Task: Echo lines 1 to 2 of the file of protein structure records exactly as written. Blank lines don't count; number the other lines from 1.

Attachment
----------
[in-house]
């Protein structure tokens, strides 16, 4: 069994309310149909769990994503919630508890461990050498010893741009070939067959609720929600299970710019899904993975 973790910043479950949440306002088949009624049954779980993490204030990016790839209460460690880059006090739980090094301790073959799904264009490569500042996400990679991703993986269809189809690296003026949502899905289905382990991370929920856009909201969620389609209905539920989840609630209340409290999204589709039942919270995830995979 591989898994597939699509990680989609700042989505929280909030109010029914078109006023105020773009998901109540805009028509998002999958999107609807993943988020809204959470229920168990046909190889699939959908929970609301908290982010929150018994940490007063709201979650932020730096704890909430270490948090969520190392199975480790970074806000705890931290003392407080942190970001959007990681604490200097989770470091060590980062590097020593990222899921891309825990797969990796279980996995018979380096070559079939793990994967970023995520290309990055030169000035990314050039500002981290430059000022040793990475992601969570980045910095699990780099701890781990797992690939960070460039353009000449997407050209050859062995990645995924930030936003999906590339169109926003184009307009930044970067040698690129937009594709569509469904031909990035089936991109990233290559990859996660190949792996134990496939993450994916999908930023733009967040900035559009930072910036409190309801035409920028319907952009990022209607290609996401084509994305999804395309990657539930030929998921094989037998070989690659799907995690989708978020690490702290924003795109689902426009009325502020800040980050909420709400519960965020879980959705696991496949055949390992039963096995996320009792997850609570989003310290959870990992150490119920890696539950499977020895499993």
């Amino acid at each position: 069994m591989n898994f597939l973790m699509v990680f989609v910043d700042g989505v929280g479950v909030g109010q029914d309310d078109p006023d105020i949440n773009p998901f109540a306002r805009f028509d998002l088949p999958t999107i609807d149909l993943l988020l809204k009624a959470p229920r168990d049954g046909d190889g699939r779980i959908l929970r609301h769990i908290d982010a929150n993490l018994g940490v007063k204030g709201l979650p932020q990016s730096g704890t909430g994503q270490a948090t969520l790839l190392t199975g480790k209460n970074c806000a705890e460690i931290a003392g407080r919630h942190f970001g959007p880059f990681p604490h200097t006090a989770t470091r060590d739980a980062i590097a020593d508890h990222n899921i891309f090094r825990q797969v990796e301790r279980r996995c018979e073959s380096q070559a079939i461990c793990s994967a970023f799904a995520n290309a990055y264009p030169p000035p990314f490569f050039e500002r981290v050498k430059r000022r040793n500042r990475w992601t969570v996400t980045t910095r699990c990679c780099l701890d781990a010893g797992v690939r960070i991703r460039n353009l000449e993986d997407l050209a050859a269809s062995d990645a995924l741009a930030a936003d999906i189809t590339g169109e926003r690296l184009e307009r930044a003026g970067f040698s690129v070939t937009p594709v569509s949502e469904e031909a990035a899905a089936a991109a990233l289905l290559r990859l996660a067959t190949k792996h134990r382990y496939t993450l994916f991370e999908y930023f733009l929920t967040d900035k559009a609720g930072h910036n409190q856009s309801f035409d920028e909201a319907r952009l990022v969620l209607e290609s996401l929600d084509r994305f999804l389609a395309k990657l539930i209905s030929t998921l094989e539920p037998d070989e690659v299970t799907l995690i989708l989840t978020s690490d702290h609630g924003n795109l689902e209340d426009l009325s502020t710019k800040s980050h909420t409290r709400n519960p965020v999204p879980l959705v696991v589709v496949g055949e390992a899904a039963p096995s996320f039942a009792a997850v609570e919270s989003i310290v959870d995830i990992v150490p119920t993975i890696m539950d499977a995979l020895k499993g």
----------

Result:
[in-house]
């Protein structure tokens, strides 16, 4: 069994309310149909769990994503919630508890461990050498010893741009070939067959609720929600299970710019899904993975 973790910043479950949440306002088949009624049954779980993490204030990016790839209460460690880059006090739980090094301790073959799904264009490569500042996400990679991703993986269809189809690296003026949502899905289905382990991370929920856009909201969620389609209905539920989840609630209340409290999204589709039942919270995830995979 591989898994597939699509990680989609700042989505929280909030109010029914078109006023105020773009998901109540805009028509998002999958999107609807993943988020809204959470229920168990046909190889699939959908929970609301908290982010929150018994940490007063709201979650932020730096704890909430270490948090969520190392199975480790970074806000705890931290003392407080942190970001959007990681604490200097989770470091060590980062590097020593990222899921891309825990797969990796279980996995018979380096070559079939793990994967970023995520290309990055030169000035990314050039500002981290430059000022040793990475992601969570980045910095699990780099701890781990797992690939960070460039353009000449997407050209050859062995990645995924930030936003999906590339169109926003184009307009930044970067040698690129937009594709569509469904031909990035089936991109990233290559990859996660190949792996134990496939993450994916999908930023733009967040900035559009930072910036409190309801035409920028319907952009990022209607290609996401084509994305999804395309990657539930030929998921094989037998070989690659799907995690989708978020690490702290924003795109689902426009009325502020800040980050909420709400519960965020879980959705696991496949055949390992039963096995996320009792997850609570989003310290959870990992150490119920890696539950499977020895499993």